Google is stopping ad money for climate crisis deniers

8 Oct 2021

Image: © Thaspol/Stock.adobe.com

From next month, Google and YouTube will prohibit ads on content that refers to the climate crisis as a scam or denies the impact of human activity and rising emissions.

Google is cracking down on creators of climate misinformation earning ad revenue on its platforms.

The company has announced a new monetisation policy for Google advertisers, publishers and YouTube creators that will prohibit ads on content that “contradicts well-established scientific consensus” around the existence of the climate crisis and the causes of this global emergency.

“We’ve heard directly from a growing number of our advertising and publisher partners who have expressed concerns about ads that run alongside or promote inaccurate claims about climate change,” it wrote in a support post.

“Advertisers simply don’t want their ads to appear next to this content. And publishers and creators don’t want ads promoting these claims to appear on their pages or videos.”

Google said this will include content referring to the climate crisis as a hoax or scam, claims denying that long-term trends show evidence of global heating, and claims denying that human activity and rising emissions contribute to the crisis.

The company will allow ads and monetisation on public debates on climate policy, the impacts of the climate crisis and new research.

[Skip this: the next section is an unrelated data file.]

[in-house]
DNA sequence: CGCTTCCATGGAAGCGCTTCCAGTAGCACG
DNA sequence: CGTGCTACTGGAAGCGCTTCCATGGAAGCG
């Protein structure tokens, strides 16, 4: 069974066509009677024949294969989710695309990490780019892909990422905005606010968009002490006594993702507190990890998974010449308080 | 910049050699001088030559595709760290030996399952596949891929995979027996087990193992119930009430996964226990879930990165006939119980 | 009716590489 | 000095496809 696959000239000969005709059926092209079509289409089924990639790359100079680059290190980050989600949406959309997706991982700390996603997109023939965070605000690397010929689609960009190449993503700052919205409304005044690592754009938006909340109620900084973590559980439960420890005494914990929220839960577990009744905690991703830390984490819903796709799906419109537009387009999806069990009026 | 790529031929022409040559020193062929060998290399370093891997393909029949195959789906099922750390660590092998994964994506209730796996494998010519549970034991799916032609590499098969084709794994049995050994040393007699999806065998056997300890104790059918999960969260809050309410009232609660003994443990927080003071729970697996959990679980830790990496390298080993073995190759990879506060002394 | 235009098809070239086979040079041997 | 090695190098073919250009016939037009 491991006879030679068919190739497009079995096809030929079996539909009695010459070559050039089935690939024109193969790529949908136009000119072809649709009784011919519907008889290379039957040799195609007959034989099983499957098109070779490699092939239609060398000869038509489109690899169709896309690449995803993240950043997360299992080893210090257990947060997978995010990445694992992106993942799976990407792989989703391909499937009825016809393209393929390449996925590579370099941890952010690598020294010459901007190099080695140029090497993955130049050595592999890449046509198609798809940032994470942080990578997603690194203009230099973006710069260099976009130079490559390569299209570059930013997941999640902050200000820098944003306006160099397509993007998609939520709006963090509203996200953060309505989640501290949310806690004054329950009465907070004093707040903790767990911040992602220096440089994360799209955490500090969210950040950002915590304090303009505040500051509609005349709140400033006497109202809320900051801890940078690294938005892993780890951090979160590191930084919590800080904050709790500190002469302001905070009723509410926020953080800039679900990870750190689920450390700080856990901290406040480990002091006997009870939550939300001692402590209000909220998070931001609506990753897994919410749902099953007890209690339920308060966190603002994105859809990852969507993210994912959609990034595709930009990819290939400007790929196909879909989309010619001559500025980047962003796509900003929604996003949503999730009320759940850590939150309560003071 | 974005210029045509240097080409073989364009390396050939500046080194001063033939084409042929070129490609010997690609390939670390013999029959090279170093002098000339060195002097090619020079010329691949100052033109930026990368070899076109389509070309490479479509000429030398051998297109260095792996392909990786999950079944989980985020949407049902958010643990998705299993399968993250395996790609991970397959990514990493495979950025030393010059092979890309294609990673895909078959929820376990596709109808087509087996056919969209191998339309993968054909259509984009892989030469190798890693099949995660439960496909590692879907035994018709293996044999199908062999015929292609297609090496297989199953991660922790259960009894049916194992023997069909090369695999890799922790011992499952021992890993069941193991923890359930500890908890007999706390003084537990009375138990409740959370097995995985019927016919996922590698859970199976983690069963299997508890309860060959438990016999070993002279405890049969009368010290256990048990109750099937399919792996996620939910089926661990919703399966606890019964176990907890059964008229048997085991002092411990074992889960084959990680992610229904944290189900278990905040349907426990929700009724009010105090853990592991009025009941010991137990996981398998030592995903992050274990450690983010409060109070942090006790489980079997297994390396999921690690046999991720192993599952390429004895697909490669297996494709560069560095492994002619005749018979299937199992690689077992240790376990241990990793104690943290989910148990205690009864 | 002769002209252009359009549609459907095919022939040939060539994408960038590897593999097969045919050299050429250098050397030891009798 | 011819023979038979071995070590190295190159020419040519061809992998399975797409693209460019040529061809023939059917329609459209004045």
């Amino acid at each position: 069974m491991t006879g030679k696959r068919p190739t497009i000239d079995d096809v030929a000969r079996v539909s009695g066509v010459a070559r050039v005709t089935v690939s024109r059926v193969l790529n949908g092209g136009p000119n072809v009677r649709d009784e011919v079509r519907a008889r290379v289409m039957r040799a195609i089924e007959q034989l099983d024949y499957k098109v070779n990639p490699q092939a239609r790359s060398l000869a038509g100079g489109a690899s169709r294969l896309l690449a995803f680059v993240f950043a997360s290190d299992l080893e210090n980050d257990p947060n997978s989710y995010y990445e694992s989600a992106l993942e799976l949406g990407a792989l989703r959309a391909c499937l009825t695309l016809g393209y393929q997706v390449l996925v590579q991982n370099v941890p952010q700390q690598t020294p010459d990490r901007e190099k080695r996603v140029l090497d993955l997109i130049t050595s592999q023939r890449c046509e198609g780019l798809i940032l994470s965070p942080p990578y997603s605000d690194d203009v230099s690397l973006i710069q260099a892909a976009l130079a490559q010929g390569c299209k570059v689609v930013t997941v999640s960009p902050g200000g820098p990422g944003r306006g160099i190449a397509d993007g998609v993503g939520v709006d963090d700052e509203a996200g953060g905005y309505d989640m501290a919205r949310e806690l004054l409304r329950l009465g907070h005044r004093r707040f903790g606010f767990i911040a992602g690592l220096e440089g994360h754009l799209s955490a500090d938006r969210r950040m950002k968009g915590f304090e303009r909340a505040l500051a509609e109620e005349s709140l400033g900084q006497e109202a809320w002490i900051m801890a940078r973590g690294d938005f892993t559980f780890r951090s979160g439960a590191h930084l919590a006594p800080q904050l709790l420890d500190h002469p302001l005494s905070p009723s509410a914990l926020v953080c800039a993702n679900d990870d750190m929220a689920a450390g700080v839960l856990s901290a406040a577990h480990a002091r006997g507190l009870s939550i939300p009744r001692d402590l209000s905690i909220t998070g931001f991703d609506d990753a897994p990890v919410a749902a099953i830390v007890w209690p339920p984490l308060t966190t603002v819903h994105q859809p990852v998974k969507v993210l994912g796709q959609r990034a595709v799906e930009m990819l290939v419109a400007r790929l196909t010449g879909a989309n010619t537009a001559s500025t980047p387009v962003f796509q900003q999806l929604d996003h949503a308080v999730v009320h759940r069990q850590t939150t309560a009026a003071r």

It added that it will look at the context in which claims are made to differentiate between content that states a false claim as fact and content that reports on or tackles that claim.

Earlier this year, the UN’s Intergovernmental Panel on Climate Change (IPCC) warned that the climate crisis is affecting every region around the world as human activity is changing our climate system.

It estimated that unless there are immediate and large-scale reductions in greenhouse gas emissions, limiting global heating to 1.5 degrees Celsius above pre-industrial levels, as outlined in the 2015 Paris Agreement, will be “beyond reach”.

Google said that in creating its new policy, it consulted climate science experts including some who have contributed to the IPCC reports.

It will begin enforcing the policy next month, using a combination of automated tools and human review.

This is not Google’s first climate-focused announcement this week. The tech giant revealed it is rolling out updates to many of its services in a bid to help users make more sustainable choices.

Google Maps will now help travellers find the most eco-friendly route and carbon emissions information is being added to Google Flights. Meanwhile, users who search for information about the climate crisis on Google will receive authoritative information from sources such as the UN.

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Sarah Harford is sub-editor of Silicon Republic

editorial@siliconrepublic.com